“Don’t you dare come back here dressed like this,” shouts Tori (Angela Griffin) as a resident’s body comes out. “Give us your kit, you rich morons. Just a few pieces… ”
Jack Thorpe’s film for Channel 4 is the first television drama in response to Covid. To be precise: this is the first major drama of the Covid. I hope for many more, but the bar is set very high.
The setting is the fictional Sunshine Homes in Liverpool and a splendid Merseyside representative has been assembled including Stephen Graham, Jodie Comer, Sheila Johnston, Ian Hart and Andrew Schofield – the latter is an Alan Bleasdale regular whom I remember as the singer in a garbage punk group badly judging his audience, all aged, with the refrain: “You’re going to die, die, die …” It was the kind of dark humor that TV could indulge in, in another era .
Hart is the manager coughing into the phone: “We have it everywhere… don’t you dare hang up on me!” A pre-recorded ‘Welcome to NHS 111’ reply message repeated as the only staff member working nights trying to put a heavy man on his stomach is just too scary, as is Matt Hancock – remember him? – extol on the radio the “protection ring” launched around retirement homes.
There are charming and fun scenes between Comer as new caregiver Sarah and Graham as Tony with early stage Alzheimer’s disease that tie into stories of juvenile delinquency. Another resident, former teacher Polly, recites the poem My mind for me is a kingdom. Many at Sunshine may be losing theirs, but, as Sir Edward Dyer wrote, “My wealth is health and perfect ease”. And then this health is taken from them in the most horrible and unworthy way.
Sarah, who has found her calling in Sunshine, cannot save Kenny but has promised Tony that she will take care of him. There are nuances of Flight over a cuckoo’s nest when, after Tony is overpowered by more potent drugs, Sarah prepares a breakout. Timely, terrifying and brilliant.
After To help you might need something sweeter then there is All creatures big and small (Channel 5) which, in the first moments, features a dozen sheep lying in a seemingly wild field while a nearly blind woman loses her only companion, Peter the Parakeet, after a visit from future veterinarian Tristan.
Spoiler alert: sheep at least survive. This is the second season of the reboot of James Herriot’s Yorkshire Sons, a lockdown hit last year and returning so casually that I wonder if it’s not better than the original for years. 1970.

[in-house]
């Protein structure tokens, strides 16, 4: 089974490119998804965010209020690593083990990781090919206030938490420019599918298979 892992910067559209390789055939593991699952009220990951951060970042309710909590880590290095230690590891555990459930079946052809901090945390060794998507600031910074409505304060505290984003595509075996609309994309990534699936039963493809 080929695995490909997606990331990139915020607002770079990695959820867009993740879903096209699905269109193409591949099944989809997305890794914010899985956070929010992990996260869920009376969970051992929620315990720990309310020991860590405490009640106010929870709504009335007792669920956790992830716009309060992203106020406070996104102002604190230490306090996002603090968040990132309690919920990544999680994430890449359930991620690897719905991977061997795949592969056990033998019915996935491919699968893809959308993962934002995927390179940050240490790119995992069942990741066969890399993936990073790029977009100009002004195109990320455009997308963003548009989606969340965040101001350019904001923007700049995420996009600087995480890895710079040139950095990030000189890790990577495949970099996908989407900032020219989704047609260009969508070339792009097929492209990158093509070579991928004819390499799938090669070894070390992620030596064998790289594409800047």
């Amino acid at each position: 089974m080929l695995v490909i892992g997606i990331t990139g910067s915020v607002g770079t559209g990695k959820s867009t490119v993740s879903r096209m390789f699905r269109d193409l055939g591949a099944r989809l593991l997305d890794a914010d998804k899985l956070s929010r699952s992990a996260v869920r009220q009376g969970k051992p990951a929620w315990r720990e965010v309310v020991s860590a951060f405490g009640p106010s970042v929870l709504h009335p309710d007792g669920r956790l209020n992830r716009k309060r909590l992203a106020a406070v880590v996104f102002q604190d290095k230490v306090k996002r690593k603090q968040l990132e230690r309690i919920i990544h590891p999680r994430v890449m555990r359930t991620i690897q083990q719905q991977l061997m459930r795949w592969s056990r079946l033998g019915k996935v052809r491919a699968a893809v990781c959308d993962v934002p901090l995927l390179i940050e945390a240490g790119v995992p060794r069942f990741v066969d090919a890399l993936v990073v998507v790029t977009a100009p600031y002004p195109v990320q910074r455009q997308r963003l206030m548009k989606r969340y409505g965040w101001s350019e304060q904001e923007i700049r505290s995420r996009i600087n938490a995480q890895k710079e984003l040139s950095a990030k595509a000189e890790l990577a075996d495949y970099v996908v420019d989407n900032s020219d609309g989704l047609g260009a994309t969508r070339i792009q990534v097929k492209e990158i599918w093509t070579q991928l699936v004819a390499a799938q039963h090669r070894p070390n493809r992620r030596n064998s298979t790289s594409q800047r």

Somehow this time – it’s 1938 – the skies seem taller, the valleys greener, the drystone walls sturdier, the vintage engines more manly as they climb the hills. – and Samuel West as Siegfried more like the portrayal of Robert Hardy going for knee-deep leather boots to skip cow dung.
“To conquer the ziggurat of life, you have to climb the first step,” he growls before asking the housekeeper Mrs. Hall: “What does the seventh commandment tell us? “You will not commit adultery,” she replies. “Ah, the other then …”
Ms Hall’s roast beef dinners are certainly more filling because James (Nicholas Ralph), after a short home visit, is considering a permanent return to Glasgow to become a different kind of vet after hearing himself say, “Les pets are the future. ” He broadcasts this prediction in front of Siegfried who sniffles: “Why people keep animals as pets is beyond me. A dog should have a function – farm work, guiding, shooting – and not just hanging around. “
Siegfried never hangs out anywhere. And he never stops liking James or encouraging his brother. How good are Mrs Hall’s Yorkshire puddings? Can they persuade James to stay in Yorkshire with its cobbled lanes and pewter mugs and her daughters like Helen who in the Christmas special called off her marriage to chinless wonder Hugh, which would seem to leave the field open? to our Scottish hero?
Ah, but Jamesie isn’t the type to take the bull by the horns. He is normally as shy as a rabbit when it comes to matters of the heart, as gentle as a lamb. But from somewhere he invokes the eagerness of a beaver, even though I just read that these creatures went extinct from Yorkshire in the 16th century, only to cry out after her, “I missed you! On a roll, he then discards his mother’s haggis and tatties to stick with Mrs. Hall’s dumplings.
The new season of Effort (ITV) reached 1971 with the Cassette Tape Recorder, the latest trending gadget, Roger Allam still looks funny with a gun in his hand and young Morse (Shaun Evans) probing a bomb explosion in Oxford United while by following a star footballer who was hit with a death threat.
The player has a George Best lifestyle and yet plays in a small field in front of three men and a dog. Again, the TV series doesn’t do good football. Halfway through, I think Morse – ignorant of the game – is behaving suspiciously, only to remind me that’s not the case. Vigil where Evans is coxswain and number one suspect at exactly the same time on Sunday evening.